Former Palisade Town Trustee Dave Edwards?filed a formal petition (pdf)?yesterday with Colorado Secretary of State Wayne Williams and the state legislature officially disputing the legality of Matt Soper holding the Colorado House District 54 seat.

District 54 comprises the western portion of? Delta County and much of Mesa County outside the boundaries of the City of Grand Junction.?

Edward raised enough money to formally serve the petition directly to Soper and fund the bond that the Colorado Revised Statutes require be posted in such disputes.? The bond money is apparently to help prevent frivolous challenges to election results.

In this case, the challenge is far from frivolous and could end Soper’s political career.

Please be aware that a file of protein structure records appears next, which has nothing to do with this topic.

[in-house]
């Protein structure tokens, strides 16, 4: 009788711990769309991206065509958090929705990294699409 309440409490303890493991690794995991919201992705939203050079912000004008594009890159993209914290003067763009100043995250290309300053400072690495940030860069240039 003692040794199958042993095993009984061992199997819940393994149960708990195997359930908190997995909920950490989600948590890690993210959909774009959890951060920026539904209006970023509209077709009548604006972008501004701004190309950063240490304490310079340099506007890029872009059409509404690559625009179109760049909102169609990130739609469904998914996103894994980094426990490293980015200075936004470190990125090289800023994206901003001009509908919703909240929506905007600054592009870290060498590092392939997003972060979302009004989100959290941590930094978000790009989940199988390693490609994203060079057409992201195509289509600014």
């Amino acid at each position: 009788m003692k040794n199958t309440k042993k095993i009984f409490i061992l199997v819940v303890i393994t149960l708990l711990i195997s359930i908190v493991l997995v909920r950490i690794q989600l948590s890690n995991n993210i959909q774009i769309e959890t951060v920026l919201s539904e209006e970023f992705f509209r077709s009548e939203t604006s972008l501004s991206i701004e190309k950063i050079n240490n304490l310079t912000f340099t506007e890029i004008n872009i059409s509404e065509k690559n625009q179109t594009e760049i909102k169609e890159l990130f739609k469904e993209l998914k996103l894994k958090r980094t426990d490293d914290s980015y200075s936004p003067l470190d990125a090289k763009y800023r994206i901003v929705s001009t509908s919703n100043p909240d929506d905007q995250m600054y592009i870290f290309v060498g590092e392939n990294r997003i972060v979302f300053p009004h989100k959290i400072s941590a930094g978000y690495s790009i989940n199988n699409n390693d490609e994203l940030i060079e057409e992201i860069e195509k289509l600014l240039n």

Matt Soper’s legitimacy as Colorado House District 54 Representative is challenged

Dave Edwards

Former Palisade town trustee Dave Edwards is seeking to formally challenge the legitimacy of Matt Soper being seated as a Representative for Colorado House District 54.

Palisade is in House District 54.

Soper, a Republican, was elected to the HD-54 seat in November, but the Grand Junction Daily Sentinel ran a series of articles before the election that charged that the residence Soper had listed on his official Candidate Affidavit was not his true residence. If it wasn’t, Soper may not have met the legal residency requirements to run in District 54.?